Sounds Like a Good Sustainability Strategy in the C-Suite / Board Room — But What About On the Ground in Locations Thousands of Miles Away?

Many businesses over the past three decades have reshaped themselves, becoming “multi-national enterprises” (MNEs in NGO-speak), thanks in great measure to the advances in information and other technologies, where everywhere is a keyboard click away for communication, and to the end of the Cold War in 1989-1990.  Corporate organizations have also become “flatter,” with power and influence dispersed (more) to the far reaches of the operations or supply chain footprint.

Since 1970 and the first Earth Day, corporate leaders have addressed environmental issues with innovative ideas and solutions, making many parts of this planet a very cleaner place to live, work and play.  But what do these changes, some very dramatic, mean when ideas and innovations created at the top of the organization have to be applied at the very bottom by local managers and employees?

What sounds good at “the top” (strategy and course of action) may or may not work on the ground for the organization  at locations thousands of miles away.  Folks in charge there may not get the word, have little real power to implement, or may be working under conditions that are not conducive to implementing the strategy.  This applies to the continuing embrace of corporate sustainability by MNE’s or all shapes and sizes, in all industries and sectors and geographies.  The author of our Top Story this week explores some of those issues for us.

Richard Brubaker is Founder & Managing Director, Collective Responsibility, a Shanghai-based organization set up to aid in the development and execution of projects in Asia that focuses on solving environmental, economic and social challenges in the region.  He shares some lessons learned in his commentary.

As the C-suite of the MNE in the developed country creates appropriate strategies and focuses on “big picture” issues (think, what do we do about our carbon footprint in the post-Paris public policy environment), the people on the ground half-a-world away may be struggling with very different issues. (We recall the old saying, “when you are up to your butt in alligators it is hard to remember the mission is to drain the swamp.”)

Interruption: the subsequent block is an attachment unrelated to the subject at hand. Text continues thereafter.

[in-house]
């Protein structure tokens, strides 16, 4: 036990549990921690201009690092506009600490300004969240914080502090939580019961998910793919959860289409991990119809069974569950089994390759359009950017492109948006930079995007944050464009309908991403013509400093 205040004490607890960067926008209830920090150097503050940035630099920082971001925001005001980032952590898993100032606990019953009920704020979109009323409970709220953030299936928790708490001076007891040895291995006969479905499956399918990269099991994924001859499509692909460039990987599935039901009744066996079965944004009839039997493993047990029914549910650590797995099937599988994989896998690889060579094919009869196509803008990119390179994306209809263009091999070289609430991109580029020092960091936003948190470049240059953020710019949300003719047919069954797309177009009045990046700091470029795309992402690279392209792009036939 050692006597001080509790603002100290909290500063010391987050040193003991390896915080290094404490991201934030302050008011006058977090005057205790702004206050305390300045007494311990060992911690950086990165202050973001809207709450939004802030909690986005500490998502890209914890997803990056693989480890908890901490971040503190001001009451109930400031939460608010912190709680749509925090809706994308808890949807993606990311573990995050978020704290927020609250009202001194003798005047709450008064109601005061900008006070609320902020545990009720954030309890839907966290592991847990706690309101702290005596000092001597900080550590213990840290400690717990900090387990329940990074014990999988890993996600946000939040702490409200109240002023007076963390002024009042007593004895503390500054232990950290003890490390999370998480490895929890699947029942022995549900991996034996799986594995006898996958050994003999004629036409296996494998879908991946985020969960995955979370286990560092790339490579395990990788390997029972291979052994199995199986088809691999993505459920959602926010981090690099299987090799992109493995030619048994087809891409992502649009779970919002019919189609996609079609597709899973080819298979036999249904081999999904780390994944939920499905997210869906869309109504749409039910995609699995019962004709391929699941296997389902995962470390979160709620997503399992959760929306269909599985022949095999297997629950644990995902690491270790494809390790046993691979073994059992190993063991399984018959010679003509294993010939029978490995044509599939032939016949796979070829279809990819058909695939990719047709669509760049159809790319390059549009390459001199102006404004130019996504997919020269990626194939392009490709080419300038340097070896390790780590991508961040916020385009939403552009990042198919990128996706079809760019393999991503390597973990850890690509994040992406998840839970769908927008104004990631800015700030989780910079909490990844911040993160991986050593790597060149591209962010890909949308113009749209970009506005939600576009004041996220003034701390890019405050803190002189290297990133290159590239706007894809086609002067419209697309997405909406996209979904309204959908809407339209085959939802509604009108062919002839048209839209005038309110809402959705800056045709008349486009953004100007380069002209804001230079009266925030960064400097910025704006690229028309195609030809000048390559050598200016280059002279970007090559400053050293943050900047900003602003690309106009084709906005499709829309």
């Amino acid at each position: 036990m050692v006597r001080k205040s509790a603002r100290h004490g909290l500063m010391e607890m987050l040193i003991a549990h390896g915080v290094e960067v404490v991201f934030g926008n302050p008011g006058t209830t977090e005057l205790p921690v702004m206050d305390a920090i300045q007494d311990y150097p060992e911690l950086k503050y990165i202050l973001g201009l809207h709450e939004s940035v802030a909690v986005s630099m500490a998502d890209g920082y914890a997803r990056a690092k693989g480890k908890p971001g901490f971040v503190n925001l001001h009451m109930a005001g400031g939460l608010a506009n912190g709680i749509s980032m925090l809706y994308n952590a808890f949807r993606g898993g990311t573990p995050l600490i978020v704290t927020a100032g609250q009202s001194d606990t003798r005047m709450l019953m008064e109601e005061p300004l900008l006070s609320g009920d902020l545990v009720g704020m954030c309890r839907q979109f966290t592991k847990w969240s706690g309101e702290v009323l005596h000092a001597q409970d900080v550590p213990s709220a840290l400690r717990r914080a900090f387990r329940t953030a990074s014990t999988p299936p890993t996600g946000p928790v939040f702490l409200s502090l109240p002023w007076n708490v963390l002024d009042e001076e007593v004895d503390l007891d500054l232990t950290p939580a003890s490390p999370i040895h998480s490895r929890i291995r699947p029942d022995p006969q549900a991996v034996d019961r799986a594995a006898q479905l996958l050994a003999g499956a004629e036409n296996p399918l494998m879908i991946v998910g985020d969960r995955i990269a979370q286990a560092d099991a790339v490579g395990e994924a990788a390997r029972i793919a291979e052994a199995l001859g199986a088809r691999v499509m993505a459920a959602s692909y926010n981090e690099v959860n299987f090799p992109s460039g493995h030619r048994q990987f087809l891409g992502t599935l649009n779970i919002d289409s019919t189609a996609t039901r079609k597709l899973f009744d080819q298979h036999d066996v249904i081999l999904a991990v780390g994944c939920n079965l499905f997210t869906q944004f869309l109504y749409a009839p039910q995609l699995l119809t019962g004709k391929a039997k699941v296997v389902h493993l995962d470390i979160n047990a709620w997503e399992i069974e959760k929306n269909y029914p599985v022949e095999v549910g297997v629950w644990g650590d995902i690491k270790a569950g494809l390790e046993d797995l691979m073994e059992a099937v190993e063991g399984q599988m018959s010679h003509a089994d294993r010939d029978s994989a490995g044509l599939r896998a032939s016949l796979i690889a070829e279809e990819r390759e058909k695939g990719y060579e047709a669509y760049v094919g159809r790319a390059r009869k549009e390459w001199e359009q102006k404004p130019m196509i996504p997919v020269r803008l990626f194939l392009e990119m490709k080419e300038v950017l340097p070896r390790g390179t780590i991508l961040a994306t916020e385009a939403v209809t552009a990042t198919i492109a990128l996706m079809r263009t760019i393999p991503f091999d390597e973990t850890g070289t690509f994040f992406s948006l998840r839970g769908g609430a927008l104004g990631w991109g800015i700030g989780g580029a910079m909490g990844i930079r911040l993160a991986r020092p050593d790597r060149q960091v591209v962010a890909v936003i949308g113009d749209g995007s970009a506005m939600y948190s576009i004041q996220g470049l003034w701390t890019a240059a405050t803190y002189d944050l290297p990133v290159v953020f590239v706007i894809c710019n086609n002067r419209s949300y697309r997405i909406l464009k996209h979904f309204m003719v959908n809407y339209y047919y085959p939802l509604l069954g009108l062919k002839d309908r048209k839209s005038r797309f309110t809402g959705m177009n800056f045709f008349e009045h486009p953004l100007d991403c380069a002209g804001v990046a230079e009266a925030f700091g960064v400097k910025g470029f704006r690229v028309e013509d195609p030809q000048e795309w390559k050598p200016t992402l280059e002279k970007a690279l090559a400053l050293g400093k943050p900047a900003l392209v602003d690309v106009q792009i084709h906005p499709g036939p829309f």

The locals may be using a different language; dealing with different concerns; seeing the C-suite / HQs mission as being misaligned with the local mission; where KPIs may not apply….and more.  The commentary is timely, and coming from an experienced Asian hand, as we celebrate Earth Day #46 on 22 April, marking a time when corporate executives and boards may be looking into :”what can we do locally” in the operations to make an impact as global populations focus on environmental issues.  Including at the very local level!

The first Earth Day (April 22, 1970 – almost a half-century ago) is considered by many to be the spark that helped to create the modern-day environmental movement.  There’s more about the history in the Earth Day.org files:http://www.earthday.org/about/the-history-of-earth-day/

“Why don’t they care?” Why top-down sustainability strategies are often doomed to fail
(Wednesday – April 13, 2016)
Source: Eco-Business – Effective sustainability strategies must speak the language of local employees and other stakeholders, writes Collective Responsibility managing director Richard Brubaker…

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